Purpose ; as, We rose early, that we might see the sun rise. They worked early and late, in order that they might finish their undertaking.

Condition; as, Should this occur again, we must oppose it. If the day be fine, we shall have a good view.

Concession; as, Though he was very poor, he possessed a noble spirit.

Degree; as, It was calm as the summer sea is calm). Riches bring happiness only as they are properly applied.

Many co-ordinate clauses are introduced by adverbial particles or conjunctions. These must be distinguished from adverbial clauses.

The following are examples of such clauses :—We have seen this ourselves, therefore we must believe it. The stranger smiled, then they recognised him. He saw the danger, thereupon he called for help.

Such clauses may be distinguished from those which are adverbial and subordinate by noticing whether the adverb can be moved without altering the sense. In the first of the above examples the adverb therefore can be placed after the auxiliary verb 'must,' or at the end of the sentence. In the second example, the adverb 'then’ can be placed before the predicate ‘recognised,' or after the object 'him.' In the third example, the adverb 'thereupon' can be placed before the predicate "called,' or at the end of the sentence. Such adverbs are adverbial adjuncts in the clauses in which they occur. The adverbial particle introducing an adverbial clause is immoveable. Thus in the sentence, 'The Queen reads a speech when she opens Parliament,' the adverb 'when' cannot be moved without destroying the sense; and the clause when she opens Parliament' is adverbial.


Point out the adverbial clauses in the following sentences, and state whether they express conditions of time, place, manner, cause, purpose, condition, concession, or degree :

• Still when she slept, he kept both watch and ward;
And when she waked, he waited diligent.'

·Soft as the dew from heaven descends,
His gentle accents fell.'

‘But as it is resolved into its elements, it takes all at once a new, and livelier, and disembarrassed form.'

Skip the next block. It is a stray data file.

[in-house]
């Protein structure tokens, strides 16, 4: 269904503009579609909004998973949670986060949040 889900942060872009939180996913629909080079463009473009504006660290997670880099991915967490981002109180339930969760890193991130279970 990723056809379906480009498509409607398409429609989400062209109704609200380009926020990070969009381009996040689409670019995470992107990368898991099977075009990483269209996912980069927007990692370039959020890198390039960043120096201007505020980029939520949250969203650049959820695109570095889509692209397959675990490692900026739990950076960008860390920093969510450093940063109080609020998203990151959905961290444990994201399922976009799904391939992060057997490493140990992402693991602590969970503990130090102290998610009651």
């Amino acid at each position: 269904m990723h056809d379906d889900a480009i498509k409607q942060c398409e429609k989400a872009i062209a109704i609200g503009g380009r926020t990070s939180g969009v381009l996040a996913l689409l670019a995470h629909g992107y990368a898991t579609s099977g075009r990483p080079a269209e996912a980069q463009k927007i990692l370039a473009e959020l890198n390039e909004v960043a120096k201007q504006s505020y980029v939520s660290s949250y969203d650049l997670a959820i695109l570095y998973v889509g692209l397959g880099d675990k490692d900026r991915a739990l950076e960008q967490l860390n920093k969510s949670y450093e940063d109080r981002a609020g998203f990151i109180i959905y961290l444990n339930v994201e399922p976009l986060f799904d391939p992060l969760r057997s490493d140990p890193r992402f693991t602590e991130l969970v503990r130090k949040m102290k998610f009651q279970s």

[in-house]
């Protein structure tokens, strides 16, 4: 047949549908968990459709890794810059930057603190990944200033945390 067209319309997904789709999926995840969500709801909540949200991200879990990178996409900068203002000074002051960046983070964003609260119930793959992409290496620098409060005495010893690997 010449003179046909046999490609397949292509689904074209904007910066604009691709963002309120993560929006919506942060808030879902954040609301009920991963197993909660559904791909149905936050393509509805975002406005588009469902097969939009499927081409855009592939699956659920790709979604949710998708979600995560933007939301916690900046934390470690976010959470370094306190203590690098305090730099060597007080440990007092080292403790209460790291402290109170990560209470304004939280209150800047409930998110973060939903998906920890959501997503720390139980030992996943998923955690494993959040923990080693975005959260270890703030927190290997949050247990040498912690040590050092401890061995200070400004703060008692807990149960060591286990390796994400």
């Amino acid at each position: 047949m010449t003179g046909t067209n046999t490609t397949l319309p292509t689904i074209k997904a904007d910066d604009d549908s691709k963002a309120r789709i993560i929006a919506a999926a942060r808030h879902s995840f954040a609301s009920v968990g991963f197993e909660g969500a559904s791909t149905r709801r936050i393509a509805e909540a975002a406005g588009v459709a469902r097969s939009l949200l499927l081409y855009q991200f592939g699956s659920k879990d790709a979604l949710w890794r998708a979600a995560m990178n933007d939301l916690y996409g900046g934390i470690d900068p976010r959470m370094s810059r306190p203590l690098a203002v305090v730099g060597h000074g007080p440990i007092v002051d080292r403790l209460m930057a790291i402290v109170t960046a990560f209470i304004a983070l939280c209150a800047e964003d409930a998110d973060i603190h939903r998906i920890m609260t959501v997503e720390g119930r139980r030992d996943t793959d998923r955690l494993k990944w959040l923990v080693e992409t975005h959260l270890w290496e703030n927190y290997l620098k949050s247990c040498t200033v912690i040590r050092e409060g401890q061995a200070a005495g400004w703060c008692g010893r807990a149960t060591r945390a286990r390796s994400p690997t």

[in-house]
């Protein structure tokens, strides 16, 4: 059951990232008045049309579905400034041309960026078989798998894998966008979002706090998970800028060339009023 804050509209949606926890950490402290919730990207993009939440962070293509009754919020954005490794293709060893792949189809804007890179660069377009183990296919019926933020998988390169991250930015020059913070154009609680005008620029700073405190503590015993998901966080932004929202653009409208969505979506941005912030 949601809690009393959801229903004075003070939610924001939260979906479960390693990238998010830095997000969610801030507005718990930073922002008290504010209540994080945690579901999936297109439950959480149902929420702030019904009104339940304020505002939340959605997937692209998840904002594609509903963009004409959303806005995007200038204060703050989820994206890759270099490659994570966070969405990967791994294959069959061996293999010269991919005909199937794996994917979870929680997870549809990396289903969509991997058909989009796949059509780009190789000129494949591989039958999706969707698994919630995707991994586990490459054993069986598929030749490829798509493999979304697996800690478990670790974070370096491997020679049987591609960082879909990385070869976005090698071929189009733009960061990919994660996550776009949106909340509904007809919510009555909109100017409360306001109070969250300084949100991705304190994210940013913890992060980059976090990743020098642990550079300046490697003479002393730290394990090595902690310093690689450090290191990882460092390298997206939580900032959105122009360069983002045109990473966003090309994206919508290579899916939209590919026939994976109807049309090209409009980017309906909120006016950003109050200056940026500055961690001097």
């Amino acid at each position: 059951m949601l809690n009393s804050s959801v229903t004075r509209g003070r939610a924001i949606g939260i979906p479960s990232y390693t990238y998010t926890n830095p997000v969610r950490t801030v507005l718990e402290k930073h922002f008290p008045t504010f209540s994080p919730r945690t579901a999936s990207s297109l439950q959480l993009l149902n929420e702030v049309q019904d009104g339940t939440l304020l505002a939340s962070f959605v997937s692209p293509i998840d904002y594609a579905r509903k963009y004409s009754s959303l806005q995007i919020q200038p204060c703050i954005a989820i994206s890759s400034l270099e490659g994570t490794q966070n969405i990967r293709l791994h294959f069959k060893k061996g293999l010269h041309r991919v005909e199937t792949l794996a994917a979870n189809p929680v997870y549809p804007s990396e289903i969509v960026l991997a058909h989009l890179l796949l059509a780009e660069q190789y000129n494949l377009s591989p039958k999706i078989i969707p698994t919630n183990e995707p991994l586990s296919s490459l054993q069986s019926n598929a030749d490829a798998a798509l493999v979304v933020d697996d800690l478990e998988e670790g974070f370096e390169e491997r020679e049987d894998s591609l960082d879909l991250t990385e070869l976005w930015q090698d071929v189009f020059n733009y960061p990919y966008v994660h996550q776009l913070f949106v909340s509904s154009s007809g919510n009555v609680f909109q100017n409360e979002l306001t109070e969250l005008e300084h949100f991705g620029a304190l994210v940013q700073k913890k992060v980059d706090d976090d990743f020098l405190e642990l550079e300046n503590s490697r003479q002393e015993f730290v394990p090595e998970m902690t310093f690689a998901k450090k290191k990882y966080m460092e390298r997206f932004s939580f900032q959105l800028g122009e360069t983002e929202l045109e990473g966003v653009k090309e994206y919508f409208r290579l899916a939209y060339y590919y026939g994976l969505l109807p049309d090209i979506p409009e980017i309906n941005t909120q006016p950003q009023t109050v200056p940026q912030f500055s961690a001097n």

“No sooner did he suspect the destination of Solyman's vast armaments, than he despatched messengers to all the Christian courts' (the last clause is the principal).

* And, for the harbours are not safe and good,

This land would have remained a solitude.'

• William the Conqueror had the Domesday Book compiled so that he might the more readily tax the people.'

'But the more he oppressed them, the more they multiplied and grew.'

They wish to go where their fellow-workers have gone.
• Thus from afar each dim-discoverd scene
More pleasing seems than all the past has been.'

And now the glee
Of the loud hill shakes with its mountain mirth,

As if they did rejoice o'er a young earthquake's birth.' “Though hand join in hand, the wicked shall not go unpunished.'

• Should a broad stream with golden sands

Through all his meadows roll,
He's but a wretch, with all his lands,

Who wears a narrow soul.'

Such, then, the reverence to a guest,
That fellest foe might join the feast.'

FORMS OF ANALYSIS. The following form is known as the tabular; it has many drawbacks, the chief being that in some of the columns the writing and analysis are cramped for want of space, while in others space is wasted; and that ruled lines are required, when at examinations no rulers are allowed :

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to part

When storms prepare to part Subord. adver. Storms

(time) I ask not proud philosophy to tell me Principal I

ask not

(to) tell [of] proud philo

sophy [to] me (limitation)